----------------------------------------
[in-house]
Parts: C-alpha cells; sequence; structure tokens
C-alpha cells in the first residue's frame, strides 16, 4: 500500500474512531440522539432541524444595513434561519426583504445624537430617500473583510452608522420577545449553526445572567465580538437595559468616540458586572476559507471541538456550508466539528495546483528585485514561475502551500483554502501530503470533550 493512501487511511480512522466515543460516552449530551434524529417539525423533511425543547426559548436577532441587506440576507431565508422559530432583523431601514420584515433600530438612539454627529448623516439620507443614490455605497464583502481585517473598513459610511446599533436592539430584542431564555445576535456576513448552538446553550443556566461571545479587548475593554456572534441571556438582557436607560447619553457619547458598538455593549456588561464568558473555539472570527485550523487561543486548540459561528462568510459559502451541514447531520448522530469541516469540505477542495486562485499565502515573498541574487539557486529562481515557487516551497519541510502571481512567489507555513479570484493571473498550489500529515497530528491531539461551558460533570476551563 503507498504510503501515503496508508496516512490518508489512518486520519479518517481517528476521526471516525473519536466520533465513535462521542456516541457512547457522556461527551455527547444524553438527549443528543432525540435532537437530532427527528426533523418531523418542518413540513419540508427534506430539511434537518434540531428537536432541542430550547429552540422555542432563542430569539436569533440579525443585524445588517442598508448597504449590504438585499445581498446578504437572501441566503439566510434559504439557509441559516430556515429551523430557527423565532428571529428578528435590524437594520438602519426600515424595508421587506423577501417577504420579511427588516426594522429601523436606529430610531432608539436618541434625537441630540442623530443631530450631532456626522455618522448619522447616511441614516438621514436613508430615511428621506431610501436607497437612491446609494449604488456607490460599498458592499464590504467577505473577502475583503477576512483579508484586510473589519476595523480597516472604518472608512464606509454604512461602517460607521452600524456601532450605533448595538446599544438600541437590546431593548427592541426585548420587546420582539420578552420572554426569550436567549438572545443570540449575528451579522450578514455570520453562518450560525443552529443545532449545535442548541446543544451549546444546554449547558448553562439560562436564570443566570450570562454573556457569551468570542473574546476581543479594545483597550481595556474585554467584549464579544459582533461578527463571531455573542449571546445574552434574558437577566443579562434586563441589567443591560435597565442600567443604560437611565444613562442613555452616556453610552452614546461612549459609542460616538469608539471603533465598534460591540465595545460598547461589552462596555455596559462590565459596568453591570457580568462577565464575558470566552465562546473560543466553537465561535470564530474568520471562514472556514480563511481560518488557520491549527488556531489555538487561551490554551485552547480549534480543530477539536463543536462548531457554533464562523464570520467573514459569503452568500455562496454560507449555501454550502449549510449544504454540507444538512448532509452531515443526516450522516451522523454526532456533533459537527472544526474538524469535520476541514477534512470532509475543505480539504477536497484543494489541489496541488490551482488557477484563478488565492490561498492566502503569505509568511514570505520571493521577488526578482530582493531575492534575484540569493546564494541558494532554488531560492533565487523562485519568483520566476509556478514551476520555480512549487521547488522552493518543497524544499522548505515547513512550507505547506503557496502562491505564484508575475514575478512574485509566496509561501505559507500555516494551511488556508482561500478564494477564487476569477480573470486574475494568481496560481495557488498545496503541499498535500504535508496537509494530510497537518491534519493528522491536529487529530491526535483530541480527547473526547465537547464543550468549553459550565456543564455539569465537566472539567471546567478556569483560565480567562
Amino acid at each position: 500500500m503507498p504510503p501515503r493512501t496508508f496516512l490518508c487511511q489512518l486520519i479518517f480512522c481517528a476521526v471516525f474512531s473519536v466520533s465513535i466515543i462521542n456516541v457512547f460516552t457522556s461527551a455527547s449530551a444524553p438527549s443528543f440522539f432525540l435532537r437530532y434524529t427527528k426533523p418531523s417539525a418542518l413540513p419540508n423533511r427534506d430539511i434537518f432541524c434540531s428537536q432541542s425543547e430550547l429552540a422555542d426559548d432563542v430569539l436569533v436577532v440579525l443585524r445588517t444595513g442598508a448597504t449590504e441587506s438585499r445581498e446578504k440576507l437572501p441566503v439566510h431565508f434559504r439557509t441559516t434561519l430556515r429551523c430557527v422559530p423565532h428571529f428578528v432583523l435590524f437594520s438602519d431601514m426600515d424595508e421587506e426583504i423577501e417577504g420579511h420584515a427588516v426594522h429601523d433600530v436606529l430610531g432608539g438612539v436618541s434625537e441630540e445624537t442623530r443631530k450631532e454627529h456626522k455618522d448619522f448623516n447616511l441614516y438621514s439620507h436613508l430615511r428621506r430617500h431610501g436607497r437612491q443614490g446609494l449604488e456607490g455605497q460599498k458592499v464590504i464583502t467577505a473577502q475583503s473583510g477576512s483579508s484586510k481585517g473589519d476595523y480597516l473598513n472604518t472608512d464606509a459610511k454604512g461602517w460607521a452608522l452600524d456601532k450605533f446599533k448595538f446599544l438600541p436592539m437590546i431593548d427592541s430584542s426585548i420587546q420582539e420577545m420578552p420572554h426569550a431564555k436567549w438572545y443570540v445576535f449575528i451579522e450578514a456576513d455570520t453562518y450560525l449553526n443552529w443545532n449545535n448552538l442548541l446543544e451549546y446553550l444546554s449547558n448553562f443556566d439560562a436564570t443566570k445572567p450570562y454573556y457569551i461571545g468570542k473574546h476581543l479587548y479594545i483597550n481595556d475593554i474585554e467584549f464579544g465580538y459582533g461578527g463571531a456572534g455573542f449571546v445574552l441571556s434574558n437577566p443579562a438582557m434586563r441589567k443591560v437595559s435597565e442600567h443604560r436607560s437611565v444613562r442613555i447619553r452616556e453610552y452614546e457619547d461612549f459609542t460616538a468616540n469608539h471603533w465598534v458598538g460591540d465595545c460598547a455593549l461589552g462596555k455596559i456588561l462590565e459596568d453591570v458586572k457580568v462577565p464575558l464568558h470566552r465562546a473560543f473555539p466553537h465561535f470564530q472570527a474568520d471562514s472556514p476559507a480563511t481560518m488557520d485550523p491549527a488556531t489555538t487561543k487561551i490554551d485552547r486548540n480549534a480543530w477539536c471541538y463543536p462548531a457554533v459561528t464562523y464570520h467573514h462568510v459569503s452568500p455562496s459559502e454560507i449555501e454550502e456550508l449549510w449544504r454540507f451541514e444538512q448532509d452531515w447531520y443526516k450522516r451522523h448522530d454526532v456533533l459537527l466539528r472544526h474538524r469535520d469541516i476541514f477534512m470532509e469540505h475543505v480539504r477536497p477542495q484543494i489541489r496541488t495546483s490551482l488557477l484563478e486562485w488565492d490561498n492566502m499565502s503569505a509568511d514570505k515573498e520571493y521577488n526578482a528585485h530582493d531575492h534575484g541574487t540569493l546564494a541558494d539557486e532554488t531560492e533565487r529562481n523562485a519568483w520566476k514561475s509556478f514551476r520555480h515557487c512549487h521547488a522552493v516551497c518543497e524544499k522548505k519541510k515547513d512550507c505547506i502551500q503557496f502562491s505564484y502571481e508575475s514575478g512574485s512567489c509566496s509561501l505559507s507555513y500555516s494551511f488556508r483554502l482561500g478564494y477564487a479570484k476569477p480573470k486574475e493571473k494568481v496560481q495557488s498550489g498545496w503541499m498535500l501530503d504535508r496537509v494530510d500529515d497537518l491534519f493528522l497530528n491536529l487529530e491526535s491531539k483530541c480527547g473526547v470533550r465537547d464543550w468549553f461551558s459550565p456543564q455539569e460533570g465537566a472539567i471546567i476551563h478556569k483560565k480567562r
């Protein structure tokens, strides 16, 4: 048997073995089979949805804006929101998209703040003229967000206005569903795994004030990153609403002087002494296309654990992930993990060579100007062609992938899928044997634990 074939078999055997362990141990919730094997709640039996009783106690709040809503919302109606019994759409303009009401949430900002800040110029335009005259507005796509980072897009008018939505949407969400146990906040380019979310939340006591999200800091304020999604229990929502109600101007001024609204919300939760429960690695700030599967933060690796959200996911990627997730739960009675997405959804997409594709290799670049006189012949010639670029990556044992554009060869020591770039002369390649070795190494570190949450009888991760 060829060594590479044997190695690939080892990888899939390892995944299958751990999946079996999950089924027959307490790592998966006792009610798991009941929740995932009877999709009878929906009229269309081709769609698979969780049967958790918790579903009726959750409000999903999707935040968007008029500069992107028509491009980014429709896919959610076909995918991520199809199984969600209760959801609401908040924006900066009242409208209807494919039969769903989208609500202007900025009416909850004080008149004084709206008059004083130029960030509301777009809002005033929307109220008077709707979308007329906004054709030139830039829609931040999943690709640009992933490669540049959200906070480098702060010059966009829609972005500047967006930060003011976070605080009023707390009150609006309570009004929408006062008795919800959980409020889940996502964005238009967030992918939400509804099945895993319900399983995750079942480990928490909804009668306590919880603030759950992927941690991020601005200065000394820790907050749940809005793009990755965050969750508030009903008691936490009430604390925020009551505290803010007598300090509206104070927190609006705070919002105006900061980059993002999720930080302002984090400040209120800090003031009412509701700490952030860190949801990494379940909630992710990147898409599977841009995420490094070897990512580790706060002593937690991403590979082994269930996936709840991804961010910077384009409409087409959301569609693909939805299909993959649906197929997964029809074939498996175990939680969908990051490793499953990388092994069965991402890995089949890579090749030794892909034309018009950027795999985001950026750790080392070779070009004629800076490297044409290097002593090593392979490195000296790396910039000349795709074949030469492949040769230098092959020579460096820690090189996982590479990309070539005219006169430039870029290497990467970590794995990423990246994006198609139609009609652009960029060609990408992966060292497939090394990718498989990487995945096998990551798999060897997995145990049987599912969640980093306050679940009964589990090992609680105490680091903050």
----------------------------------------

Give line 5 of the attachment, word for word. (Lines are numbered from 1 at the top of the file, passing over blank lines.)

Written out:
């Protein structure tokens, strides 16, 4: 048997073995089979949805804006929101998209703040003229967000206005569903795994004030990153609403002087002494296309654990992930993990060579100007062609992938899928044997634990 074939078999055997362990141990919730094997709640039996009783106690709040809503919302109606019994759409303009009401949430900002800040110029335009005259507005796509980072897009008018939505949407969400146990906040380019979310939340006591999200800091304020999604229990929502109600101007001024609204919300939760429960690695700030599967933060690796959200996911990627997730739960009675997405959804997409594709290799670049006189012949010639670029990556044992554009060869020591770039002369390649070795190494570190949450009888991760 060829060594590479044997190695690939080892990888899939390892995944299958751990999946079996999950089924027959307490790592998966006792009610798991009941929740995932009877999709009878929906009229269309081709769609698979969780049967958790918790579903009726959750409000999903999707935040968007008029500069992107028509491009980014429709896919959610076909995918991520199809199984969600209760959801609401908040924006900066009242409208209807494919039969769903989208609500202007900025009416909850004080008149004084709206008059004083130029960030509301777009809002005033929307109220008077709707979308007329906004054709030139830039829609931040999943690709640009992933490669540049959200906070480098702060010059966009829609972005500047967006930060003011976070605080009023707390009150609006309570009004929408006062008795919800959980409020889940996502964005238009967030992918939400509804099945895993319900399983995750079942480990928490909804009668306590919880603030759950992927941690991020601005200065000394820790907050749940809005793009990755965050969750508030009903008691936490009430604390925020009551505290803010007598300090509206104070927190609006705070919002105006900061980059993002999720930080302002984090400040209120800090003031009412509701700490952030860190949801990494379940909630992710990147898409599977841009995420490094070897990512580790706060002593937690991403590979082994269930996936709840991804961010910077384009409409087409959301569609693909939805299909993959649906197929997964029809074939498996175990939680969908990051490793499953990388092994069965991402890995089949890579090749030794892909034309018009950027795999985001950026750790080392070779070009004629800076490297044409290097002593090593392979490195000296790396910039000349795709074949030469492949040769230098092959020579460096820690090189996982590479990309070539005219006169430039870029290497990467970590794995990423990246994006198609139609009609652009960029060609990408992966060292497939090394990718498989990487995945096998990551798999060897997995145990049987599912969640980093306050679940009964589990090992609680105490680091903050």